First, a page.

Eight dead, 26 missing in deadly boat fire off Southern California coast

Eight people have been found dead with 26 others still missing after a fire engulfed a diving boat off the coast of southern California early Monday morning. A total of 39 people were on board the 75-foot vessel, the Conception, with 33 passengers and six crew members, for a Labor Day weekend scuba diving trip to the Channel Islands, a national park off the coast of Southern California.

A fire broke out on the Conception just after 3 a.m. PDT while it was anchored overnight just 20 yards off Platts Harbor on Santa Cruz Island. The fire quickly consumed the boat which was filled with sleeping passengers and air tanks. Authorities believe the fire broke out below deck where trapped passengers slept in close quarters in stacks of bunk beds.

Five crew members escaped the Conception by jumping into the ocean, retrieving a dinghy and paddling 200 yards to another boat where they placed a distress call to the US Coast Guard. Firefighters fought for hours to douse flames when the 75-foot vessel sank in 60-foot waters.

A desperate mayday call was placed at 3:15 a.m. by an unknown male caller aboard the ship who said he could not breathe and that there was no escape hatch for 33 people below the deck. “Mayday, mayday, mayday! Conception ... north side of Santa Cruz,” can be heard through noise and static. “...I can’t breathe!” the man said.

“You have 29 persons on board and you can’t breathe? What is your current GPS position?” the dispatcher asked. Loud noises and static follow before the man goes silent.

Of the 39 people on board only five of the six crew members survived. The crew, who slept above deck, were able to escape the fire. The remains of eight passengers have been found, four bodies have been recovered and an additional four bodies have been located on the ocean floor in close proximity to the vessel. As of this writing the search is continuing for the remaining passengers.

The search and rescue mission will only last until dawn Tuesday morning before making ”the unfortunate transition to recovery” in the morning, Mike Eliason, with the Santa Barbara County Fire Department, reported Monday night.

The boat was chartered by Worldwide Diving Adventures through Truth Aquatics, a Santa Barbara-based boating company which owns three charter boats.

The Coast Guard and National Transportation Safety Board have still not identified where the blaze began. Potential sources of ignition include gas kitchen appliances or even coffee makers. The diving tanks, filled with compressed oxygen or a nitrogen/oxygen mix known as nitrox, likely fueled the fire. Witnesses heard and saw the explosive bursts each time a tank exploded on the vessel.

USA Today reported that Greg Ricketts, a former manager with the Federal Aviation Administration and experienced open-water diver, suspects the cause was a “galley fire, making it impossible for the crew to reach the guests and the guests unable to evacuate.”

The Truth Aquatics website provides a map of the bunk layout on the Conception which shows that there is only one exit from the lower deck: a single staircase leading from the boat’s bunk room to the upper deck. The staircase is next to the galley. If the fire began there, it may have blocked passengers from accessing the only exit to the deck or the crew from reaching them.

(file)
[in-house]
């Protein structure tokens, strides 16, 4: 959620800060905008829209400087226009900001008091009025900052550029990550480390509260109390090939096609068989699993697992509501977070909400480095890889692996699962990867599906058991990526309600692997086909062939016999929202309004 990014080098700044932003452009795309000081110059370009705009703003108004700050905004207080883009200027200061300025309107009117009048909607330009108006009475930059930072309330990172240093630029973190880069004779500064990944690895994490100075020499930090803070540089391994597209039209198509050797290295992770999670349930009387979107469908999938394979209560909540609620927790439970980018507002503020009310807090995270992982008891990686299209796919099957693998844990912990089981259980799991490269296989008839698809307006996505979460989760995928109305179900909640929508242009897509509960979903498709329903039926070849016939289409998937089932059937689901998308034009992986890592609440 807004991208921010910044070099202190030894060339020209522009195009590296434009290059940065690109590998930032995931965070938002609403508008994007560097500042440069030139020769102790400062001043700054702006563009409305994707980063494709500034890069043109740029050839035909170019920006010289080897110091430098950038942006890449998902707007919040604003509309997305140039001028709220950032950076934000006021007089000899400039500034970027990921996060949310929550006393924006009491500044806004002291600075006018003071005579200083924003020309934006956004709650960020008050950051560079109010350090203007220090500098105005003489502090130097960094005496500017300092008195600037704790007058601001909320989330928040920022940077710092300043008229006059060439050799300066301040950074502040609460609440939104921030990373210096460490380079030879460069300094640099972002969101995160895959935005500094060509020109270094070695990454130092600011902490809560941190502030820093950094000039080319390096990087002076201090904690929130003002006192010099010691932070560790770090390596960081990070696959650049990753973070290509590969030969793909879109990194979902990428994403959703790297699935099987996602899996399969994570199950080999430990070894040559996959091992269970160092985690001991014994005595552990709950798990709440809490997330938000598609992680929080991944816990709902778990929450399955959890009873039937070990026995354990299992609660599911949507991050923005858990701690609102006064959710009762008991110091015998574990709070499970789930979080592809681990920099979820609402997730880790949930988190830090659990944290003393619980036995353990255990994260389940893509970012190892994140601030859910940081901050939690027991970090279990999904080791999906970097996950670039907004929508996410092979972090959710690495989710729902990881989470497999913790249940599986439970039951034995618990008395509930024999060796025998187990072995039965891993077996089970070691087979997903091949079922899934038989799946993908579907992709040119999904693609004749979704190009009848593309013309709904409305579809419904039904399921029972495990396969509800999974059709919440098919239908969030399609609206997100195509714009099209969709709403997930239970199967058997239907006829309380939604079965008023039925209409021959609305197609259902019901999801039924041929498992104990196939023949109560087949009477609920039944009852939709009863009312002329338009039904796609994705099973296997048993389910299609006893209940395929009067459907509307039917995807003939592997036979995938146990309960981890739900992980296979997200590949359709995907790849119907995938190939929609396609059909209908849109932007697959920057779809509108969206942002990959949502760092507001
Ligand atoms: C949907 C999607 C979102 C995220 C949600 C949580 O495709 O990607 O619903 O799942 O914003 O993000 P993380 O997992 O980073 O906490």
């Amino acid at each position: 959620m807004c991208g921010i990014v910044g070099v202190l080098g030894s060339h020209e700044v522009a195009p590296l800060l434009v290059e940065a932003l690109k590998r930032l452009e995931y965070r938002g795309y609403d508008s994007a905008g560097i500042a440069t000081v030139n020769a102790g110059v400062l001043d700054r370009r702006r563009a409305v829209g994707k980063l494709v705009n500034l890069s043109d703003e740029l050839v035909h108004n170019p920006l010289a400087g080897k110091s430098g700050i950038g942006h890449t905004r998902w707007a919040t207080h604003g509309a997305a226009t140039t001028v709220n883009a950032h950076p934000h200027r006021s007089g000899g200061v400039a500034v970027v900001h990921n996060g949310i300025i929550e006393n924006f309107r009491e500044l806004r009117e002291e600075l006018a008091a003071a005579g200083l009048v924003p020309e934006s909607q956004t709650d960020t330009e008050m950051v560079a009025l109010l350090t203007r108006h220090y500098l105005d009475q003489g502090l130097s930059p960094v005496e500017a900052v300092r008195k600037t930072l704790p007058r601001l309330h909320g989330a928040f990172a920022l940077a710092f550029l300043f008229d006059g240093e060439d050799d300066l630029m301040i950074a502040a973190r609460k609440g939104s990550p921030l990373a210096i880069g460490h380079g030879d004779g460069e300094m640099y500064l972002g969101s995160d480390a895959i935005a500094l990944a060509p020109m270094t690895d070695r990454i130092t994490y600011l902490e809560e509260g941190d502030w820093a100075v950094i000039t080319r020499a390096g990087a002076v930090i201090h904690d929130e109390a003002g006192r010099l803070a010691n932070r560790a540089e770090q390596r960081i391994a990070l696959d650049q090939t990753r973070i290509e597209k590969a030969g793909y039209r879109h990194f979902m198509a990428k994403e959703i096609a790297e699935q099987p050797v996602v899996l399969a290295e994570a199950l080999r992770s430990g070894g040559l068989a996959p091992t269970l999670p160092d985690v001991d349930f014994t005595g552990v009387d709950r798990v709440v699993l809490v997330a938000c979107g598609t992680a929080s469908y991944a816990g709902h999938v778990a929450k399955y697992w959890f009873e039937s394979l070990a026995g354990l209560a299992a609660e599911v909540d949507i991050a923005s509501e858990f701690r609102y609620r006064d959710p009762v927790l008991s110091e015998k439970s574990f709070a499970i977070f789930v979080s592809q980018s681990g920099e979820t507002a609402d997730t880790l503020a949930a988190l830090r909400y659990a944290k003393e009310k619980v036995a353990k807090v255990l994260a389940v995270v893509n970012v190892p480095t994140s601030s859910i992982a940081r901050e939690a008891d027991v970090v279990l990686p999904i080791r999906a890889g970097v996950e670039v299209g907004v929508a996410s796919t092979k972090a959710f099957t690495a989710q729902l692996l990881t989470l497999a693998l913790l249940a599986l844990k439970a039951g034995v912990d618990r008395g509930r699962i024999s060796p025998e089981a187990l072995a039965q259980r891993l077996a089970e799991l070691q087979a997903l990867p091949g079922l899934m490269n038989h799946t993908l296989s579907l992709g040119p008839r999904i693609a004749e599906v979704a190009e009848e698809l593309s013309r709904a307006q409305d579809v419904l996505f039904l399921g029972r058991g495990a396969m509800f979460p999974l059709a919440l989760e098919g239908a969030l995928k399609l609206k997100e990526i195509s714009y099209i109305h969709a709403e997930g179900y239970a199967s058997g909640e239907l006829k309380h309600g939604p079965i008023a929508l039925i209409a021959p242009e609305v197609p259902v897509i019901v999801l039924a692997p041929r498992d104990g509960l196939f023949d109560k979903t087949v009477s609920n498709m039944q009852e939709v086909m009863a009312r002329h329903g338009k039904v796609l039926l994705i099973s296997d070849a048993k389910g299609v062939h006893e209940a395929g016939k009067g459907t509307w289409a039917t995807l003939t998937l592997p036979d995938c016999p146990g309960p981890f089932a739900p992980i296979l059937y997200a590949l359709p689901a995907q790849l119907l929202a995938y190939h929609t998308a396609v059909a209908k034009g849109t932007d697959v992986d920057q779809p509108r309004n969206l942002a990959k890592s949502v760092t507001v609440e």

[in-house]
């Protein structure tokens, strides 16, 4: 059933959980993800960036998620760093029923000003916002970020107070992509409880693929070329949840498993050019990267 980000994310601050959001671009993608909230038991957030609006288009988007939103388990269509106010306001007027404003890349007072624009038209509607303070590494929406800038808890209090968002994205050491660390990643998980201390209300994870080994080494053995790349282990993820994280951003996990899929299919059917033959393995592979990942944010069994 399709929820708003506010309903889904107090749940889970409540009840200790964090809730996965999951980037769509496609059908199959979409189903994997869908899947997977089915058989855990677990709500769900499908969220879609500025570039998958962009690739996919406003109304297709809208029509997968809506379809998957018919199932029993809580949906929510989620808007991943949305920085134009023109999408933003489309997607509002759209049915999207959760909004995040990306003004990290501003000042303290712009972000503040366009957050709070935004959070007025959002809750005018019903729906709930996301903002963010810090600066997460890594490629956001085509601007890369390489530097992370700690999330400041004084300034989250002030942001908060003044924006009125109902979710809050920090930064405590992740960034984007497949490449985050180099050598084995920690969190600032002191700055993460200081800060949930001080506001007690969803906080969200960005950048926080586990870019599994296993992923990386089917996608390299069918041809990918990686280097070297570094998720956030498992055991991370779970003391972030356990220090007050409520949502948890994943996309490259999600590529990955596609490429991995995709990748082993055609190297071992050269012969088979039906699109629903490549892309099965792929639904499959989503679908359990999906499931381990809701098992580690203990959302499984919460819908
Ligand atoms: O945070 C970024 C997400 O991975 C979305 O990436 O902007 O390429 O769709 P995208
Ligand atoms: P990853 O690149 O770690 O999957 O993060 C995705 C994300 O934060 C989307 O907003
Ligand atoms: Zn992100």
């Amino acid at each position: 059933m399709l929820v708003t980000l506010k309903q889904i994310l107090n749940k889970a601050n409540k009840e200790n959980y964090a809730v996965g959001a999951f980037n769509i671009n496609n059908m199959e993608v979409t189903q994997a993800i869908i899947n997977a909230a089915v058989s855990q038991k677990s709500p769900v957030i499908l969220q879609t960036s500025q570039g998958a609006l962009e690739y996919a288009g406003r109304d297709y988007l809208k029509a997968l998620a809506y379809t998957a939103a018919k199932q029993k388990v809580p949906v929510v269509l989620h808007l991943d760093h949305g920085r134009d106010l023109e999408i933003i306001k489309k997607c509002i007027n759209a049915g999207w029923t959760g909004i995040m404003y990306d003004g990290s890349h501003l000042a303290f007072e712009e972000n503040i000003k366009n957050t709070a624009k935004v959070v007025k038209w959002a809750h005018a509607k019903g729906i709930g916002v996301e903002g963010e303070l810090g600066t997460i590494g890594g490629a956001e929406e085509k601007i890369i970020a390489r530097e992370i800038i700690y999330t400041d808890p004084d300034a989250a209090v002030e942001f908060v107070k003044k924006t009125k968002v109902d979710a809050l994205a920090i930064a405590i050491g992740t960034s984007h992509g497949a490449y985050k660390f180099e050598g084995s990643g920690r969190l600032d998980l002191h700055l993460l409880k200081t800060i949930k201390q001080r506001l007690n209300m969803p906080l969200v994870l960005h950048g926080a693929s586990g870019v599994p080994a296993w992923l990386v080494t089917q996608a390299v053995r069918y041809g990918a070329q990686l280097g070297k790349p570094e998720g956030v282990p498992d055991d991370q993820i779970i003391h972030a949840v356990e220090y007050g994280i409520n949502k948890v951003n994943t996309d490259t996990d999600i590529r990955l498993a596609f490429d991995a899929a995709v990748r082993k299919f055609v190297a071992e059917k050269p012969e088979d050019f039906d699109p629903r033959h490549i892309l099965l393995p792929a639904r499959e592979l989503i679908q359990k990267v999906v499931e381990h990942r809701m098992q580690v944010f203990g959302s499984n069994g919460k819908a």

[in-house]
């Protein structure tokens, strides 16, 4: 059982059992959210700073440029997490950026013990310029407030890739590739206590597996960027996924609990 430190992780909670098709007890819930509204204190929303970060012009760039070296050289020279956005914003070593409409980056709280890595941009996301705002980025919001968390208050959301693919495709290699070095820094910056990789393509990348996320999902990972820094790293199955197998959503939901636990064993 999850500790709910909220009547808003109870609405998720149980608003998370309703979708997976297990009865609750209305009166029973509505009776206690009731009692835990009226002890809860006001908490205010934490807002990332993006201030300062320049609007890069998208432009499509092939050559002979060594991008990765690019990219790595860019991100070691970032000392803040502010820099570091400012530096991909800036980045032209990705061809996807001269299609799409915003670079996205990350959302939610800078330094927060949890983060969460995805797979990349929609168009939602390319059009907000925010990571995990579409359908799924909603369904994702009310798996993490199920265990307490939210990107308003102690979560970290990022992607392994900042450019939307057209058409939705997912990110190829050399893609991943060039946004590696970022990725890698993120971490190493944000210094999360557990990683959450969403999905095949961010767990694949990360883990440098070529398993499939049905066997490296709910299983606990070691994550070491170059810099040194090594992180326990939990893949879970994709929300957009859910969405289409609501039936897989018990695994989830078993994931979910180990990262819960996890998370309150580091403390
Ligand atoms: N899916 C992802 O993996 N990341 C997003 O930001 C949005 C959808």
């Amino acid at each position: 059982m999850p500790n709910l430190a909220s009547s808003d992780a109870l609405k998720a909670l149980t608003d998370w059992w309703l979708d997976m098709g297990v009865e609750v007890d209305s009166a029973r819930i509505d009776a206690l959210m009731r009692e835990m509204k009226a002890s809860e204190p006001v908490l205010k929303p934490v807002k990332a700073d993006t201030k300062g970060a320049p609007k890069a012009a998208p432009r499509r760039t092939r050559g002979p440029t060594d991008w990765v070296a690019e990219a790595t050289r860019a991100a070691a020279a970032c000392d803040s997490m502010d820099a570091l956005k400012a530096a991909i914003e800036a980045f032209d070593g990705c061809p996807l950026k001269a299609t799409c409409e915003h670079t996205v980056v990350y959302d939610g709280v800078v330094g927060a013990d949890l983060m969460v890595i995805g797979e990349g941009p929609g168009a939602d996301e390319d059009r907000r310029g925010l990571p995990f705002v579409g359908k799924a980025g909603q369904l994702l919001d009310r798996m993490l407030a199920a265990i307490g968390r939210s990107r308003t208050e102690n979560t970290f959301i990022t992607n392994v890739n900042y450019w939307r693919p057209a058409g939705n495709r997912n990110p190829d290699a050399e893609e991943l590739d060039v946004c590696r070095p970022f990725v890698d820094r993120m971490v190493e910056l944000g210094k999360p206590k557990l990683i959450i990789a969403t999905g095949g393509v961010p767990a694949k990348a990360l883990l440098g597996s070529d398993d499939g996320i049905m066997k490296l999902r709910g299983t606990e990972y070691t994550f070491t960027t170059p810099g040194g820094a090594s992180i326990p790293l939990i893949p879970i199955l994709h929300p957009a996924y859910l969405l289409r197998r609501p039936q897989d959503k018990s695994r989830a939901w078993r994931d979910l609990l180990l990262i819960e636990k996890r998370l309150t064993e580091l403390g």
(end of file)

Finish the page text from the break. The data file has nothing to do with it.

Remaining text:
Had the passengers been able to get above deck, guests would have had access to the boat’s life rafts and flotation vests and been able to jump into the ocean to escape the fire. The Conception carried enough safety equipment for 110 people.

The Coast Guard reported that the vessel was in “full compliance” with safety regulations during its most recent inspections over the last year. Requirements for for-hire vessels, which differ from boats for recreational uses, include personal flotation devices, ring buoys, fire extinguishers, ventilation of engine and/or fuel compartments, and heating and cooling fuels aboard. There are no requirements for a secondary exit.

According to Coast Guard data, an average of about 650 people die each year in the US in boating accidents. However, the majority of those are from collisions with other boats or other objects, and only four of those deaths were the result of fires.

As revelations are unfolding, state politicians have been issuing empty platitudes about safety or praising first responders. California Governor Gavin Newsom released a statement that “Our hearts are with the families and loved ones affected by this tragic incident,” thanking “heroic first responders that are on site—working to ensure every individual is found.” Senator Dianne Feinstein issued a pro forma call for a federal investigation.

Given the high likelihood that the remaining passengers will not be found alive, the fire on the Conception will rank among the deadliest maritime tragedies in California and US history. Coast Guard Capt. Monica Rochester said the search would continue through the night, but she added a word of warning: “I think we all need to be prepared to move into the worst outcome.”